King (R-N.Y.), the ranking member of the Homeland Security Committee, has sparred with the administration since it announced last week it is making reductions to port and mass transit security grants slated for the Big Apple. He accused people from outside New York of being insensitive to the city's needs.

"The horror of 9/11 fortunately does not live with people in other parts of the country," he said in an interview on WABC radio. "We are number one on the terrorist target list."

The debate over terror funding has pitted several members of New York's congressional delegation against the Obama administration.

Sen. Charles SchumerCharles (Chuck) Ellis SchumerOvernight Finance: White House planning new tax cut proposal this summer | Schumer wants Congress to block reported ZTE deal | Tech scrambles to comply with new data rules OPEC and Russia may raise oil output under pressure from Trump The Hill's 12:30 Report — Sponsored by Delta Air Lines — GOP centrists in striking distance of immigration vote MORE (D) and Rep. Anthony Weiner (D) have vocally criticized the decision to cut the port security grant by 25 percent and the mass transit security grant by 27 percent. The administration has said they are part of across-the-board cuts at DHS.

Napolitano penned a letter on Friday to 16 members of the Empire State's congressional delegation, including King, that defended  the decision.

The Department of Homeland Security (DHS) has said that, overall, New York has received more anti-terror funding than it did during the Bush administration and that over $275 million slated for port and transit security in New York since 2006 has not been drawn down and none has been spent from last year.

But King said that was the fault of DHS.

"In her letter to me very late Friday afternoon, Secretary Napolitano seemed to be accusing New York of sitting on piles of cash from past homeland security grant awards instead of spending the money to protect the city from terrorist attack," he said in a statement. "Her accusation is ludicrous. As the [Government Accountability Office] report shows, Secretary Napolitano and her department bear the responsibility for the fact that transit agencies in New York and elsewhere are unable to spend much of their mass transit security grant money.  She is blaming New York for a problem that lies at her own feet."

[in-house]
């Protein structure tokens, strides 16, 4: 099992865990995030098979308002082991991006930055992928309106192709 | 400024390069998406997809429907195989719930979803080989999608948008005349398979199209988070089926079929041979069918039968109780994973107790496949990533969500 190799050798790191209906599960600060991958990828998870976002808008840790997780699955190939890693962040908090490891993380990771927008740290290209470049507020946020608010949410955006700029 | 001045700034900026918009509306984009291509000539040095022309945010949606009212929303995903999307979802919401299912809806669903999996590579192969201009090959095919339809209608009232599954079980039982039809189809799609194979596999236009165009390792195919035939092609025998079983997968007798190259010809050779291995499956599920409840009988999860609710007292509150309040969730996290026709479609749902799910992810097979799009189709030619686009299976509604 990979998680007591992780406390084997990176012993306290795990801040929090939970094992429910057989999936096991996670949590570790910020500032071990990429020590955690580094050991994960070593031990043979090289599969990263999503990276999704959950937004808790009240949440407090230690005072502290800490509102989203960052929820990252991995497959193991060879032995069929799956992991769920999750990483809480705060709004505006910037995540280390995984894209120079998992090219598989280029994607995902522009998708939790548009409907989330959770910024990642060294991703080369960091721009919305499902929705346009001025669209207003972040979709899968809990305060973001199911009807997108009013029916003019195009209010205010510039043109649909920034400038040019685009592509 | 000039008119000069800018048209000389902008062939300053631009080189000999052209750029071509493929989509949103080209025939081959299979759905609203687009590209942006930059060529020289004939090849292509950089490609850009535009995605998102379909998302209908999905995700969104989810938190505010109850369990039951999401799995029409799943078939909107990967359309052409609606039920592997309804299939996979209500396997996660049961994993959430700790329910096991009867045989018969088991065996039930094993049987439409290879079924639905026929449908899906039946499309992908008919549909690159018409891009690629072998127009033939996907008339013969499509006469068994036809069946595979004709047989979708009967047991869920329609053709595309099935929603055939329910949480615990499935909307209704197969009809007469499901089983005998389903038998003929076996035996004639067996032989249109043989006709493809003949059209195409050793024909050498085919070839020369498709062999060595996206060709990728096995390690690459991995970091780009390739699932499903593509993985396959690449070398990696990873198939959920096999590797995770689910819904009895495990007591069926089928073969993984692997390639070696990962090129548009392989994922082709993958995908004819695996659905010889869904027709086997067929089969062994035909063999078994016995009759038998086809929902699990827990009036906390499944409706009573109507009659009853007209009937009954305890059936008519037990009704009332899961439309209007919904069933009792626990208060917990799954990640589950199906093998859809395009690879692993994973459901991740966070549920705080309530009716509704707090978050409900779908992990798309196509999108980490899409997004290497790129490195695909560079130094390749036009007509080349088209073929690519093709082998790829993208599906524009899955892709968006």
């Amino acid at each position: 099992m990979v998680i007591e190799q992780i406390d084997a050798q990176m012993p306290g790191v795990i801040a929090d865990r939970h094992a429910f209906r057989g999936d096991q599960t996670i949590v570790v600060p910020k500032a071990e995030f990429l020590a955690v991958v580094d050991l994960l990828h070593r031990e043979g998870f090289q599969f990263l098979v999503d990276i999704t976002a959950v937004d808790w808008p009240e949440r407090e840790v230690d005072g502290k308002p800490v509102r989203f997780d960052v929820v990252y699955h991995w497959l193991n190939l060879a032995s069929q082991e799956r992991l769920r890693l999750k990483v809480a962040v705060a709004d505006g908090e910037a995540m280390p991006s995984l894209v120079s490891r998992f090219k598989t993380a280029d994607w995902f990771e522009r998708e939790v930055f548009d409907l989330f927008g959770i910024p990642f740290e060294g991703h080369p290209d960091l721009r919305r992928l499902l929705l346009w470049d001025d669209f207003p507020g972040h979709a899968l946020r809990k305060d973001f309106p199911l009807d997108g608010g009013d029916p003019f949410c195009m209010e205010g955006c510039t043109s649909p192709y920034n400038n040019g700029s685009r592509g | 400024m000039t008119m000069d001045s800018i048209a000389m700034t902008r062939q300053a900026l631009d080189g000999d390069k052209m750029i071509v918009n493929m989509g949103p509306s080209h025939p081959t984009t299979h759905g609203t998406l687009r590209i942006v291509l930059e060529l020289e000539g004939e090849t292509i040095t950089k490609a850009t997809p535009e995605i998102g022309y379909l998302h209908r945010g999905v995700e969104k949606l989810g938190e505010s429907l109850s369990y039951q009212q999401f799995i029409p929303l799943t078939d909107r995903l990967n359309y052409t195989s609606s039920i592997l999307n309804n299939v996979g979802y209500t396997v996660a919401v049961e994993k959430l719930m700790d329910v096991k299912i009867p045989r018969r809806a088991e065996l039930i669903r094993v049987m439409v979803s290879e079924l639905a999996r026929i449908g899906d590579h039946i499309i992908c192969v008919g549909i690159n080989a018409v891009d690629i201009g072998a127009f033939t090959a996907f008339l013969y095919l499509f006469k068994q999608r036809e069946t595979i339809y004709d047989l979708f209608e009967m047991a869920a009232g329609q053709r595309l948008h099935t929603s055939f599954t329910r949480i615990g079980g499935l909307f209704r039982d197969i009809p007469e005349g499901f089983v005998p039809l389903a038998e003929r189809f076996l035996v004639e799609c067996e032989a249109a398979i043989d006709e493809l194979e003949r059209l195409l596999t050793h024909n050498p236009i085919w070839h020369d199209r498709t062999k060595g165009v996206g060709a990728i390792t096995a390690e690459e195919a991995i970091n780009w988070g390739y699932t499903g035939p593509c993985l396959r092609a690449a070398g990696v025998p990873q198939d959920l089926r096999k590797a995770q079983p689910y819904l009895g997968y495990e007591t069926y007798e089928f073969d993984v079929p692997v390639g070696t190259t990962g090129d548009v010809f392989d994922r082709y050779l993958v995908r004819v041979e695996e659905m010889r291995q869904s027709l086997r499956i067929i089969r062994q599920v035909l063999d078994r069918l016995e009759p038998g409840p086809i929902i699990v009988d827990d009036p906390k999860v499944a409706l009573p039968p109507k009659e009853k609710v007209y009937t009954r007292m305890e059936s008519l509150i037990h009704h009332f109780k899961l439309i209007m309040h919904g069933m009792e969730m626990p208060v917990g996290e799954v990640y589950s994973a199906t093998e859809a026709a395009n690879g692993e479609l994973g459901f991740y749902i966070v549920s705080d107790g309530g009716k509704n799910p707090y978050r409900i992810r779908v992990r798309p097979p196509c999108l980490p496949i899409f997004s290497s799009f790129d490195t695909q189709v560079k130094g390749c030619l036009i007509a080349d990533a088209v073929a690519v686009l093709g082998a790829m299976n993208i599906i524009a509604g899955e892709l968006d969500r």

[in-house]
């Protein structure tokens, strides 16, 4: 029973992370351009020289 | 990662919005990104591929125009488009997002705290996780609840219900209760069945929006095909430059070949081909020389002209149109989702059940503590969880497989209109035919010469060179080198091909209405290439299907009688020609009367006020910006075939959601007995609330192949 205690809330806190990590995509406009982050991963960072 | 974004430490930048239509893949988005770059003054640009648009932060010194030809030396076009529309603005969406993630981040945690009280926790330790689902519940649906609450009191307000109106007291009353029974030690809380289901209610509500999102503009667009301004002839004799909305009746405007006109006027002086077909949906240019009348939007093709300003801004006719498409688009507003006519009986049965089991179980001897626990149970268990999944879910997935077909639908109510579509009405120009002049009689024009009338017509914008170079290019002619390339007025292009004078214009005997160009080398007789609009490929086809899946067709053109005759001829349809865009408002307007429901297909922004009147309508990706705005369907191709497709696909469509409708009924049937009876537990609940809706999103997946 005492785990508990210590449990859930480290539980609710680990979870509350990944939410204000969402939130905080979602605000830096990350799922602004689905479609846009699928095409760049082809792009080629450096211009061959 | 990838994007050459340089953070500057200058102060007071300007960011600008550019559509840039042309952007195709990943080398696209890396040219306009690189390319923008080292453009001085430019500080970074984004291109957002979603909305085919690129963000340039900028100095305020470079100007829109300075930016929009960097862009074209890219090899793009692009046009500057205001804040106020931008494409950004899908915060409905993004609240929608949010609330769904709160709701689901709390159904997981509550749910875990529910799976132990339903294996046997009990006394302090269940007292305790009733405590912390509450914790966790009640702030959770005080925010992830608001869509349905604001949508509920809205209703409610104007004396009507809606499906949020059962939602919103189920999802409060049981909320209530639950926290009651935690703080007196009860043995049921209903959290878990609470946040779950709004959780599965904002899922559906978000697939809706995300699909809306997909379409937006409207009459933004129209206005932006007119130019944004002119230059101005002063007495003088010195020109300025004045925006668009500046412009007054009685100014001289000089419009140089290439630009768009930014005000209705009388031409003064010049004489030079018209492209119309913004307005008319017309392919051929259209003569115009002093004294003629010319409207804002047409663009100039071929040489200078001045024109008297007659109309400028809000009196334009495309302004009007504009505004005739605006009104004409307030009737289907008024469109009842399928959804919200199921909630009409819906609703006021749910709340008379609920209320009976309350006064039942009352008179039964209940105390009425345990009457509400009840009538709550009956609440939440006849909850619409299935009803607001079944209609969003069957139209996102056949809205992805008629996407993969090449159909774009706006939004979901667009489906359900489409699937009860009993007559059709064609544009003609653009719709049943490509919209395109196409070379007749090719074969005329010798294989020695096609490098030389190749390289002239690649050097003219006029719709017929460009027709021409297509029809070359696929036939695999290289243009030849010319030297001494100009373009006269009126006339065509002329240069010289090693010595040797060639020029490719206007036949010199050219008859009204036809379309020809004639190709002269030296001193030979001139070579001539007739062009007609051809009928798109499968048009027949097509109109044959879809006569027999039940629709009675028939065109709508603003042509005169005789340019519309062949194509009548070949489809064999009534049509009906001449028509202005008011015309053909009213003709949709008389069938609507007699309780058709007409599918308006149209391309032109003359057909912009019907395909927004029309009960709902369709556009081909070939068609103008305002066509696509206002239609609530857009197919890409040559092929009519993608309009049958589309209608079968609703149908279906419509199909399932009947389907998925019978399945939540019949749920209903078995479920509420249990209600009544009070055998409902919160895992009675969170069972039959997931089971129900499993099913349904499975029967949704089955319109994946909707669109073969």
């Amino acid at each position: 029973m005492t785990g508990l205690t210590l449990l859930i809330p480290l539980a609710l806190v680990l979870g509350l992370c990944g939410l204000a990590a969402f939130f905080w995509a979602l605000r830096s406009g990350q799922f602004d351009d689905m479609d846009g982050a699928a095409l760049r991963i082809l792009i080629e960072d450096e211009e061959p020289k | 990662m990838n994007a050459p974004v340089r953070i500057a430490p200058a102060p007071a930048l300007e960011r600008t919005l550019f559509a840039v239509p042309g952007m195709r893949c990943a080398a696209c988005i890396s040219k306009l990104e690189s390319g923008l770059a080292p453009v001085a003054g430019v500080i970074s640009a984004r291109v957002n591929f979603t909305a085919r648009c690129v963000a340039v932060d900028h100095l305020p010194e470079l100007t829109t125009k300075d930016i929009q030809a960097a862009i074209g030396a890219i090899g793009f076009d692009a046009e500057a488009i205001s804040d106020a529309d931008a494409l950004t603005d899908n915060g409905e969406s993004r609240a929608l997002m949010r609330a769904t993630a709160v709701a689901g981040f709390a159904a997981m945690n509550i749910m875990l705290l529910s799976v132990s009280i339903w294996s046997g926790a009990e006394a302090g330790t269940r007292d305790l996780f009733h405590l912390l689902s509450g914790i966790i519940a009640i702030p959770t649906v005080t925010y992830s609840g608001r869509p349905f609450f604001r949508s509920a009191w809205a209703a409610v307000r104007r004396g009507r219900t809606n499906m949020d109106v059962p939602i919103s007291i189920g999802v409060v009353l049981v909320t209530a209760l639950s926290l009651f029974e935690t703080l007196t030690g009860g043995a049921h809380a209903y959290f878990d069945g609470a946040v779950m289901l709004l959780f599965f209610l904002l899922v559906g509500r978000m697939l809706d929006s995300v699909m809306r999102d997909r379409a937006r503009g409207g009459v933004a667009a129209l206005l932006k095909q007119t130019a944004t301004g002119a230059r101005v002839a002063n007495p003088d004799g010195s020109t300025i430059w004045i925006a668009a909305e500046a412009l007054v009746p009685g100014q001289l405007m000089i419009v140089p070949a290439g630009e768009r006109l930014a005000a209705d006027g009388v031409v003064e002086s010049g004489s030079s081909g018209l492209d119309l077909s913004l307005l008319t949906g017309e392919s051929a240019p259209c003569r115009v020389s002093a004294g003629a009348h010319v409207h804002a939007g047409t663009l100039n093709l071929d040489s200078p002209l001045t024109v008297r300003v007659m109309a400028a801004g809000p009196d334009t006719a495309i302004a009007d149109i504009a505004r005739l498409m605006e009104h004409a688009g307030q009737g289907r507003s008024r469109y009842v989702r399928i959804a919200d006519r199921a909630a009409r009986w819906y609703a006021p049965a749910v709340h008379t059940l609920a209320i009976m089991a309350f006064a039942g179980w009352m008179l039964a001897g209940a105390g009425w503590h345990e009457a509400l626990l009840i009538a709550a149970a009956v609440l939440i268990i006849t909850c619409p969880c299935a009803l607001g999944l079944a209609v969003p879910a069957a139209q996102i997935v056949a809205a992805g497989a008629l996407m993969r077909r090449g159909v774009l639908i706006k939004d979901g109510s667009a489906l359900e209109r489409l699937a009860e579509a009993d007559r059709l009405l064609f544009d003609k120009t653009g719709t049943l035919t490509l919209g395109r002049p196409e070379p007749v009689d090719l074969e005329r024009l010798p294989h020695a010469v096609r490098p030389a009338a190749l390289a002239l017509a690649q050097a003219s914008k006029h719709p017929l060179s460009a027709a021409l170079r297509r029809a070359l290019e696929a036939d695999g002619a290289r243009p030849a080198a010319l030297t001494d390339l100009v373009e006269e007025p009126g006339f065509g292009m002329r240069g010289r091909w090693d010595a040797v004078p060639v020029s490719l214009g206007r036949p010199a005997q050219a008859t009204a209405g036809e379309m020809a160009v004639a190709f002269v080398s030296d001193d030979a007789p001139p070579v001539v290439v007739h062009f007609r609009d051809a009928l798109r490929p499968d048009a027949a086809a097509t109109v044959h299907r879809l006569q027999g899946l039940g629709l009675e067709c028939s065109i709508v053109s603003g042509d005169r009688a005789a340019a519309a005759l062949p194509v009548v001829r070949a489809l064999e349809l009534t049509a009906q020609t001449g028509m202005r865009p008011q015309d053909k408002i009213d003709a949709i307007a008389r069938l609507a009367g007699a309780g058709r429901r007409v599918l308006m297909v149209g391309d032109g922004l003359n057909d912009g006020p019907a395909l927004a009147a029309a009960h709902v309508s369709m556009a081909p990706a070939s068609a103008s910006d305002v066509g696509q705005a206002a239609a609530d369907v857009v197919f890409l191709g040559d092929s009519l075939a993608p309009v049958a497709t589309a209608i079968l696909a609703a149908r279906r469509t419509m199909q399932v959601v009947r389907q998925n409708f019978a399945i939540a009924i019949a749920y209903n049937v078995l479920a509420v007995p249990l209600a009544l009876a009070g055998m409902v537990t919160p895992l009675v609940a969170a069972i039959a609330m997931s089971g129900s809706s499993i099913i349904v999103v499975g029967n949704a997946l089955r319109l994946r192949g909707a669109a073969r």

King says that the GAO report from 2009 shows that DHS "bureaucracy" and "red tape" has prevented over $700 million in anti-terror funding nationwide from being spent over the last two years.

DHS said that it is required by Congress to conduct "mandatory historic and environmental reviews" on the grants before they begin implementation, but said that it would work to speed up the reviews.

"DHS looks forward to working closely with Congress and our state and local partners to ensure we are doing everything we can to expedite these reviews," spokesman Clark Stevens said. "DHS is thoroughly committed to supporting New York City's first responders and overall preparedness against acts of terrorism and other disasters."

This post was updated at 2:30 p.m.